Was he right to speak out?

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anotheoldgit | 14:36 Mon 02nd Aug 2010 | News
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Was David Cameron right to speak out over Pakistan on his visit to India?

By the reaction it got both in Pakistan and in this country, it would appear that some factions would wish he had kept his mouth shut.

But then It doesn't take much for some to start burning effigies of those they don't like.


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I think he was right....
They could have at least spelled his name right when burning an effigy of him. Who is David Camroon?

Yes he was right to speak out if that is what he thinks. It also happens to be true to some degree.
I think there is no doubt he was right.

However I am not sure if he was right to speak out in such a direct way, part of being PM is being a statesman. If we were going to say it the minister of defence should have said something, where upon the PM could have soothed troubled waters.

Don't get me wrong I don't care about the sensibilities of Pakistan, I worry about the soldiers and others who need a requirement of duty from Pakistan and those whithin Pakistans borders.

As can be seen on the news the general populace are burning effigies of our PM. We debate and intellectualise whereas they "probably" see it as an attack on Islam.

Never has a truer word been said I just think it should have been a little more "diplomaticaly.
I don't think he was right to say what he did in India, a country that has been at war with Pakistan. Though it's true that Pakistan is funding and arming rebels in kashmir.
It would make you question his judgement, or that of his advisors.
For too long politicians have pussy-footed around being "diplomatic". I say good for Cameron telling it as it is. I also think this is part of the softening up process preparing the way for serious hot persuit of taliban into the tribal areas of Pakistan.
It's a semi-clever move on the part of Cameron.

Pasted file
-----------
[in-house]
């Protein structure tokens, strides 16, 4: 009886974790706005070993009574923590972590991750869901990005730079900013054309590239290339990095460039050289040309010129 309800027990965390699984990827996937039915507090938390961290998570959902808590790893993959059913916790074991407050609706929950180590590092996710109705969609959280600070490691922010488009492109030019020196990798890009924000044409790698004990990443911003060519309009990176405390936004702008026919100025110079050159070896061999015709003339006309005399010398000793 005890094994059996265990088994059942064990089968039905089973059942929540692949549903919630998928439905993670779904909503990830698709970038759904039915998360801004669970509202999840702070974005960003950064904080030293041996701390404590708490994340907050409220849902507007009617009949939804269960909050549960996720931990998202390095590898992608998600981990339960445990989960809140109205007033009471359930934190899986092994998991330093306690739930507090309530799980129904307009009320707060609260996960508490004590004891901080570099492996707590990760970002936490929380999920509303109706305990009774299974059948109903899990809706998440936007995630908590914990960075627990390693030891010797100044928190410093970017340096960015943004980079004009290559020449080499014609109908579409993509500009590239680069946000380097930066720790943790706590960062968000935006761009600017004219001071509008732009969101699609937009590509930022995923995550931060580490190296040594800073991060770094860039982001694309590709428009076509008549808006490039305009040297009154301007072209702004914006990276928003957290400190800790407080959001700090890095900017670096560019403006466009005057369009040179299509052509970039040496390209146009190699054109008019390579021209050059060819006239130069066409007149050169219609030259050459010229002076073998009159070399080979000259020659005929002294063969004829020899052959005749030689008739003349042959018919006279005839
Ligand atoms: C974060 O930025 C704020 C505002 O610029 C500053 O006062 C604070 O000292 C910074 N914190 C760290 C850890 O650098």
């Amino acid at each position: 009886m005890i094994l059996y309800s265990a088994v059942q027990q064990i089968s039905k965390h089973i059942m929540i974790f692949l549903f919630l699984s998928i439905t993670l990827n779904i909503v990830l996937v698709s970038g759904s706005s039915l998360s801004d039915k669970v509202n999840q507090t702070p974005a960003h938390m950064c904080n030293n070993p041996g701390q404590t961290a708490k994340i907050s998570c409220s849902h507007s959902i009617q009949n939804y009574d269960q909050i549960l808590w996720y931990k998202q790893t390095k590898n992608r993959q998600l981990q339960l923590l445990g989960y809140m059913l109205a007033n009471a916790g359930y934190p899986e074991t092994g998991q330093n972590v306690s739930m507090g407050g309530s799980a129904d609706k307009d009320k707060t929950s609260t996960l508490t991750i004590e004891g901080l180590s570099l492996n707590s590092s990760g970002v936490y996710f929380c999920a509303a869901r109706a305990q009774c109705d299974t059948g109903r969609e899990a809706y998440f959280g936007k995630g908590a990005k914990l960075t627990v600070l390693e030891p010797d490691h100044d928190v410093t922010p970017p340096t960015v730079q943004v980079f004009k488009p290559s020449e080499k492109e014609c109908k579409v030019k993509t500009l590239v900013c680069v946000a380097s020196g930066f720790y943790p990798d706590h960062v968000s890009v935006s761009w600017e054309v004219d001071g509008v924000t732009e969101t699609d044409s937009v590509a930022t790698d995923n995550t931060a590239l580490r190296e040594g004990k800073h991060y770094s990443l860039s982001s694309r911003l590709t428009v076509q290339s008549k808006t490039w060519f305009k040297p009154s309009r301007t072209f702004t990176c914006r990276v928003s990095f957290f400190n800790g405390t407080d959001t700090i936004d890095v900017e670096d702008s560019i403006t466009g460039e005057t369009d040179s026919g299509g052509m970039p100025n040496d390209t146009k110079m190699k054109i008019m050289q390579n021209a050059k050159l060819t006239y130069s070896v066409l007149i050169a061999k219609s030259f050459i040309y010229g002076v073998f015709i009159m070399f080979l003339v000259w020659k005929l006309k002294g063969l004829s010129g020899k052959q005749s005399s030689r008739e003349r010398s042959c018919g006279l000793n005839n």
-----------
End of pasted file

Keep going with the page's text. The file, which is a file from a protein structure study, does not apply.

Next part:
India is a HUGE trading partner and will continue to be for the next decade at least (because of it's investment in it's IT infrastructure).

What Cameron was actually saying WASN'T that the Pakistan government sponsor terrorism, but that there were factions within Pakistan which were responsible for funding and supporting terrorism.

That is an undeniable fact.

To say it in India is a 'semi-clever' move because on the one hand he's saying what he thinks he wants India to hear, but then we have a relationship with Pakistan which needs to be maintained.

...difficult balancing act.
He was wrong.

Sometimes the smart thing to do is say nothing. Everybody knows Pakistan is a problem, we have discussed it many times on here. But we still need them if we are to achieve our objectives in Afghanistan. They may not be the perfect ally, but they are the only country able to help us.
If the Pakistan government doesn't like the truth. Hard luck. Some of their people do support the taliban, and some over in the UK plan to do damage here. If they think what Cameron said was untrue, let's see them prove it. Personaly I'd use the French way, and kick the types that want to hurt the UK out of the Country(born here, or not), or take away any benifits they are collecting.
It's a sad state of affairs when the British Prime Minister is chastised for speaking the truth. Come to think of it they don't do it too often!

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